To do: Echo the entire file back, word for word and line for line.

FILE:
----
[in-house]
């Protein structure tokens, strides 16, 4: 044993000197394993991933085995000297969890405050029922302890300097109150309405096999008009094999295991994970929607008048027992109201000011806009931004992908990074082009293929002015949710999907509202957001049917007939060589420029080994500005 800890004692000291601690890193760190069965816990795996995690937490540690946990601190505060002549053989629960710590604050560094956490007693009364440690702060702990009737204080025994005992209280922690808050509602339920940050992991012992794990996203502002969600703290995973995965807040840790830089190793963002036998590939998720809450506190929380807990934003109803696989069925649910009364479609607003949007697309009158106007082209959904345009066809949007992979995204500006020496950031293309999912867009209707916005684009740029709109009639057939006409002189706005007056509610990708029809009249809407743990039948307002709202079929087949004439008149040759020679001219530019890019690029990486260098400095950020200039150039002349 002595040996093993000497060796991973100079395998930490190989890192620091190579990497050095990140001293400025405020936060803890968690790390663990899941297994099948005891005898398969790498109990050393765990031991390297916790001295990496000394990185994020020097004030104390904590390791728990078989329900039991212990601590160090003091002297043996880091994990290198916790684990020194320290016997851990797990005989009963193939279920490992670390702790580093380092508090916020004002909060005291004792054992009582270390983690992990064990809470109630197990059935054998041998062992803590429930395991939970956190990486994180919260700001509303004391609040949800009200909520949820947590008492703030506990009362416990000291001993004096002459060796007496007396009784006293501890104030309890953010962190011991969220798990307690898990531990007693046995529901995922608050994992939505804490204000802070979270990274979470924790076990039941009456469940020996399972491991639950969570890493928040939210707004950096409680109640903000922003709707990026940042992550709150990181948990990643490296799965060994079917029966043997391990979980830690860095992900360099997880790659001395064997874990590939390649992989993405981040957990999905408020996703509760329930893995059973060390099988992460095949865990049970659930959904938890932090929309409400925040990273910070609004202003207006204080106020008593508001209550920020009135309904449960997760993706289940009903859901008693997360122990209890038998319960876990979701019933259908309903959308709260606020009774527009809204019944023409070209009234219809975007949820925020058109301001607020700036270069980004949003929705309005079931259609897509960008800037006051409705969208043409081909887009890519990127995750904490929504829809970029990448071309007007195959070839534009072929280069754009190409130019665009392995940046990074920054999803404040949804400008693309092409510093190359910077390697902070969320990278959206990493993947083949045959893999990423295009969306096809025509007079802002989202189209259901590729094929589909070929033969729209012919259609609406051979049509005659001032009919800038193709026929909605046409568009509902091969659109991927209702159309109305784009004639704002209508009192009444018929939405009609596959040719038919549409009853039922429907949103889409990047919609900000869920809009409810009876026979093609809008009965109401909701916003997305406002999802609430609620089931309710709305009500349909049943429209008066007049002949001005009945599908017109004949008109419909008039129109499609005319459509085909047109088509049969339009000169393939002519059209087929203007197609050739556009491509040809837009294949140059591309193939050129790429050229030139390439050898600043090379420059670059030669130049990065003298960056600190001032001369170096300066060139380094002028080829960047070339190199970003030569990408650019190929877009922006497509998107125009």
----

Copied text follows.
[in-house]
């Protein structure tokens, strides 16, 4: 044993000197394993991933085995000297969890405050029922302890300097109150309405096999008009094999295991994970929607008048027992109201000011806009931004992908990074082009293929002015949710999907509202957001049917007939060589420029080994500005 800890004692000291601690890193760190069965816990795996995690937490540690946990601190505060002549053989629960710590604050560094956490007693009364440690702060702990009737204080025994005992209280922690808050509602339920940050992991012992794990996203502002969600703290995973995965807040840790830089190793963002036998590939998720809450506190929380807990934003109803696989069925649910009364479609607003949007697309009158106007082209959904345009066809949007992979995204500006020496950031293309999912867009209707916005684009740029709109009639057939006409002189706005007056509610990708029809009249809407743990039948307002709202079929087949004439008149040759020679001219530019890019690029990486260098400095950020200039150039002349 002595040996093993000497060796991973100079395998930490190989890192620091190579990497050095990140001293400025405020936060803890968690790390663990899941297994099948005891005898398969790498109990050393765990031991390297916790001295990496000394990185994020020097004030104390904590390791728990078989329900039991212990601590160090003091002297043996880091994990290198916790684990020194320290016997851990797990005989009963193939279920490992670390702790580093380092508090916020004002909060005291004792054992009582270390983690992990064990809470109630197990059935054998041998062992803590429930395991939970956190990486994180919260700001509303004391609040949800009200909520949820947590008492703030506990009362416990000291001993004096002459060796007496007396009784006293501890104030309890953010962190011991969220798990307690898990531990007693046995529901995922608050994992939505804490204000802070979270990274979470924790076990039941009456469940020996399972491991639950969570890493928040939210707004950096409680109640903000922003709707990026940042992550709150990181948990990643490296799965060994079917029966043997391990979980830690860095992900360099997880790659001395064997874990590939390649992989993405981040957990999905408020996703509760329930893995059973060390099988992460095949865990049970659930959904938890932090929309409400925040990273910070609004202003207006204080106020008593508001209550920020009135309904449960997760993706289940009903859901008693997360122990209890038998319960876990979701019933259908309903959308709260606020009774527009809204019944023409070209009234219809975007949820925020058109301001607020700036270069980004949003929705309005079931259609897509960008800037006051409705969208043409081909887009890519990127995750904490929504829809970029990448071309007007195959070839534009072929280069754009190409130019665009392995940046990074920054999803404040949804400008693309092409510093190359910077390697902070969320990278959206990493993947083949045959893999990423295009969306096809025509007079802002989202189209259901590729094929589909070929033969729209012919259609609406051979049509005659001032009919800038193709026929909605046409568009509902091969659109991927209702159309109305784009004639704002209508009192009444018929939405009609596959040719038919549409009853039922429907949103889409990047919609900000869920809009409810009876026979093609809008009965109401909701916003997305406002999802609430609620089931309710709305009500349909049943429209008066007049002949001005009945599908017109004949008109419909008039129109499609005319459509085909047109088509049969339009000169393939002519059209087929203007197609050739556009491509040809837009294949140059591309193939050129790429050229030139390439050898600043090379420059670059030669130049990065003298960056600190001032001369170096300066060139380094002028080829960047070339190199970003030569990408650019190929877009922006497509998107125009």